I don’t love Facebook, even though I’ve used it, abjectly, to promote my last book.
Beyond the obvious embarrassment of self-exposure, the most anxiety-producing feature of the Facebook model is the business of friending (apologies to Webster’s Third). Why friend someone you don’t know? Why friend someone you know but don’t consider a friend? Why―and this is the issue tormenting me today―friend a colleague you know only slightly? With a few exceptions, I do not include colleagues and students in my Facebook world. I try to keep a firewall between “Facebook me” and “school me,” especially when posting about my cancer and the politics of that illness.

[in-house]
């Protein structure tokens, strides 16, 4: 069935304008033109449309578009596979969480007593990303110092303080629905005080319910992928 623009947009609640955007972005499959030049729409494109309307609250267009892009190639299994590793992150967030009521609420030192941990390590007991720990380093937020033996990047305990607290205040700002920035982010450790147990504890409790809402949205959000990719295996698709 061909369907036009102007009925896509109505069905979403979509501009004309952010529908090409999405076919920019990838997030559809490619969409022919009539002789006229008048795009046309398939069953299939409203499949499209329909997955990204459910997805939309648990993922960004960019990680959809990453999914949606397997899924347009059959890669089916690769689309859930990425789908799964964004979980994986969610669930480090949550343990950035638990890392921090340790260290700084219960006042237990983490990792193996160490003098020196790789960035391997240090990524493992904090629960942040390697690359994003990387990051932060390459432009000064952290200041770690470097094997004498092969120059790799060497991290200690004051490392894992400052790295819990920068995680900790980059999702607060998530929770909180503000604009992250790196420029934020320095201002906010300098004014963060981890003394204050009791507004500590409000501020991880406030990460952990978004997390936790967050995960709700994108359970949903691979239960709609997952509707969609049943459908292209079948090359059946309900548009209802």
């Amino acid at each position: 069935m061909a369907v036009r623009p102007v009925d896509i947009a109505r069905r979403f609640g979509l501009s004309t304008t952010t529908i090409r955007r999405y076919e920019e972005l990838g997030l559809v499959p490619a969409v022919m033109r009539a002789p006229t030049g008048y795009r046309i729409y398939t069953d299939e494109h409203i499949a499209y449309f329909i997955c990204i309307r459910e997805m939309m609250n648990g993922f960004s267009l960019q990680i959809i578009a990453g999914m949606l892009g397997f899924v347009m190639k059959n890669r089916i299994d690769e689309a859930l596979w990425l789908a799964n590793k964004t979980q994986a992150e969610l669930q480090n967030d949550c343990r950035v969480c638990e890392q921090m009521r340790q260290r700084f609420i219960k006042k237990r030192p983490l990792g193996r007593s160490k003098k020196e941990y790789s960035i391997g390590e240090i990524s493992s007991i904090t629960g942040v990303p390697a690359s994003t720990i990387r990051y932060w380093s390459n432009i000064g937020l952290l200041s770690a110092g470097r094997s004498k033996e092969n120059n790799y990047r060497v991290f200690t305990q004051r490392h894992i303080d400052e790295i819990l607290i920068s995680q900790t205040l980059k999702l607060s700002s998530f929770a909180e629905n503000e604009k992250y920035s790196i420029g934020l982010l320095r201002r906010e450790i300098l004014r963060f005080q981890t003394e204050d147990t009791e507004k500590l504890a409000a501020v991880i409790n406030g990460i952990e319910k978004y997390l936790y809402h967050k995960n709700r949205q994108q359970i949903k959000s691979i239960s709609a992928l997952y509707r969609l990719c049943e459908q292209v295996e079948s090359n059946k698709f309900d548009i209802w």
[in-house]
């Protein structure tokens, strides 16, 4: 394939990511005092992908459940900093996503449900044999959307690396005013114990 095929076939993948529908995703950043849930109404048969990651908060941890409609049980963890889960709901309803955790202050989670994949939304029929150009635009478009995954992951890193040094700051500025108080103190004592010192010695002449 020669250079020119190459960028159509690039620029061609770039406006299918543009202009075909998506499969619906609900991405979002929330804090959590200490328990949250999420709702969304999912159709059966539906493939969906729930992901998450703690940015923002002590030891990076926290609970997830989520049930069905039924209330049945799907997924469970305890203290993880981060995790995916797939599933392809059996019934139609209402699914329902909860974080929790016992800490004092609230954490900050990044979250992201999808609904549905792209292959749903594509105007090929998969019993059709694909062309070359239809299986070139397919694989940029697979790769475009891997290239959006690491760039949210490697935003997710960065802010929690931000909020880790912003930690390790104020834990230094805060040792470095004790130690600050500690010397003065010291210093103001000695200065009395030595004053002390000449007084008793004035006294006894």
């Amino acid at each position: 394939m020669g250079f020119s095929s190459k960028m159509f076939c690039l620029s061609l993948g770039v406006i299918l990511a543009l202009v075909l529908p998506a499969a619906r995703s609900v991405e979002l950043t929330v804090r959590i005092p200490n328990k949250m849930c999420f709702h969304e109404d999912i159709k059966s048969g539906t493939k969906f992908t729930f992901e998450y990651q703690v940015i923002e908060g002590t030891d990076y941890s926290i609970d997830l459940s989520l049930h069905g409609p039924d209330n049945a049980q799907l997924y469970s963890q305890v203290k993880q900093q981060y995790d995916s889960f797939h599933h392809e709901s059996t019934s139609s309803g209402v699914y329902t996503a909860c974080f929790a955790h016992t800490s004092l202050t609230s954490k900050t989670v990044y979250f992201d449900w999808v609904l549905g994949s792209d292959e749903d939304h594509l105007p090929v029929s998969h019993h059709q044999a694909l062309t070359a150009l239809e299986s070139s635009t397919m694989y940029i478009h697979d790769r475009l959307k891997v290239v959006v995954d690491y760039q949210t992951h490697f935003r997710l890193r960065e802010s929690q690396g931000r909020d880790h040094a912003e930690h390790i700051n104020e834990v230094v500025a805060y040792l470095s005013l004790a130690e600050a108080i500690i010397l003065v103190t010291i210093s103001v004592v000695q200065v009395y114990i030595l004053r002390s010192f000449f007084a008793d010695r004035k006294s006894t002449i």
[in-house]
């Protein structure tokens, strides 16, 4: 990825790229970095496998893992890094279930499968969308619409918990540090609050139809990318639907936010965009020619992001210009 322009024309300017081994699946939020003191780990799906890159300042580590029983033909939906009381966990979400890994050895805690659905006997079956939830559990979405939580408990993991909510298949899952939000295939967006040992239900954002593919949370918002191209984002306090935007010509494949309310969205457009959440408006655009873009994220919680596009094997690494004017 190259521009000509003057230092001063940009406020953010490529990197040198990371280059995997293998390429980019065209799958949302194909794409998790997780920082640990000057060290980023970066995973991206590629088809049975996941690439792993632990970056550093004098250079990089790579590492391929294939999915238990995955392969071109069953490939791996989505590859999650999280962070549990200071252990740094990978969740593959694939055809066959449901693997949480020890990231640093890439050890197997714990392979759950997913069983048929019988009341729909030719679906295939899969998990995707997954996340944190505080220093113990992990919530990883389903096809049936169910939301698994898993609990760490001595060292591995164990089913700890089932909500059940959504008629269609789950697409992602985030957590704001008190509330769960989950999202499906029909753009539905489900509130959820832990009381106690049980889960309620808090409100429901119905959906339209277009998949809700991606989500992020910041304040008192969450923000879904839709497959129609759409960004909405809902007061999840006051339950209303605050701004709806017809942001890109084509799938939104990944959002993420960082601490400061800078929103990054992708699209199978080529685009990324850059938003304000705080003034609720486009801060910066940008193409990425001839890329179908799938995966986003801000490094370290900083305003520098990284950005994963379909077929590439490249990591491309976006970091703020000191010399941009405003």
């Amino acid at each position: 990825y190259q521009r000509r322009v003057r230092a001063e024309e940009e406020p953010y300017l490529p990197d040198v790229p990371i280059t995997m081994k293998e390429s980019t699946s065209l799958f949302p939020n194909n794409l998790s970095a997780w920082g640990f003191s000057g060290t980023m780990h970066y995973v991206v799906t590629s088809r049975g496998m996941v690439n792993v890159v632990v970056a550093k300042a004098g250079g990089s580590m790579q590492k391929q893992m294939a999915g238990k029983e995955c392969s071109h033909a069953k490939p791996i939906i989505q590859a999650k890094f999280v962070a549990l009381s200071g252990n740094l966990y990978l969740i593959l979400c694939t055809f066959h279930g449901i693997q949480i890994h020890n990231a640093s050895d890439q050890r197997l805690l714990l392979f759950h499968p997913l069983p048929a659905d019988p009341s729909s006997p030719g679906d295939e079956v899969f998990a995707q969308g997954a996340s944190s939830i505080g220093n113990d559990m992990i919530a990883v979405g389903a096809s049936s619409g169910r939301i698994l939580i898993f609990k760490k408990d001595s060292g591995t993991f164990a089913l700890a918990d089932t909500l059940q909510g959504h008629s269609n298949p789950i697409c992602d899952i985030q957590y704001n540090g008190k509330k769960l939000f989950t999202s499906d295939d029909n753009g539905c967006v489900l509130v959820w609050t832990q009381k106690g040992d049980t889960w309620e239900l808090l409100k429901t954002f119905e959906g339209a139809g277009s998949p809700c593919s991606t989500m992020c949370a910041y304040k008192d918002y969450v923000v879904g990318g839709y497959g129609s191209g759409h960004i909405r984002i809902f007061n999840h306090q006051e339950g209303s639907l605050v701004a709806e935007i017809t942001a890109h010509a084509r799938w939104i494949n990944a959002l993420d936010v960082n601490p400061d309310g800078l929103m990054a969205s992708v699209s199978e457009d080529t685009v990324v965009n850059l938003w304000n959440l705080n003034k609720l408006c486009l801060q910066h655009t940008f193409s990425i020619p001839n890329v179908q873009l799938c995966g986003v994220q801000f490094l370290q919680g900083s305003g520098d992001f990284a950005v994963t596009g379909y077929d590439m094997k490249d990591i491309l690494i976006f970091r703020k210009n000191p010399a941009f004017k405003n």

Yesterday, over lunch, I learned that Jerry Watts, a colleague of ours, had died earlier in the week. I had missed the notice since I rarely check our overburdened university email. The shock stayed with me all day. I’m sure my seminar was very strange. Jerry Watts, a man I barely knew but always liked (not Facebook like), in part because he had supported me in some contentious departmental debates a few years ago, was dead. You can read about him…on Facebook. He was a distinguished scholar of African American political thought.
I doubt seriously Jerry noticed I had not clicked the accept button, when I received his friend request a while ago. If he had, I doubt it would have affected his sunny, generous nature.
Today, I belatedly friended Jerry Watts and “liked” the posts about him. I will miss his lovely presence. We all will.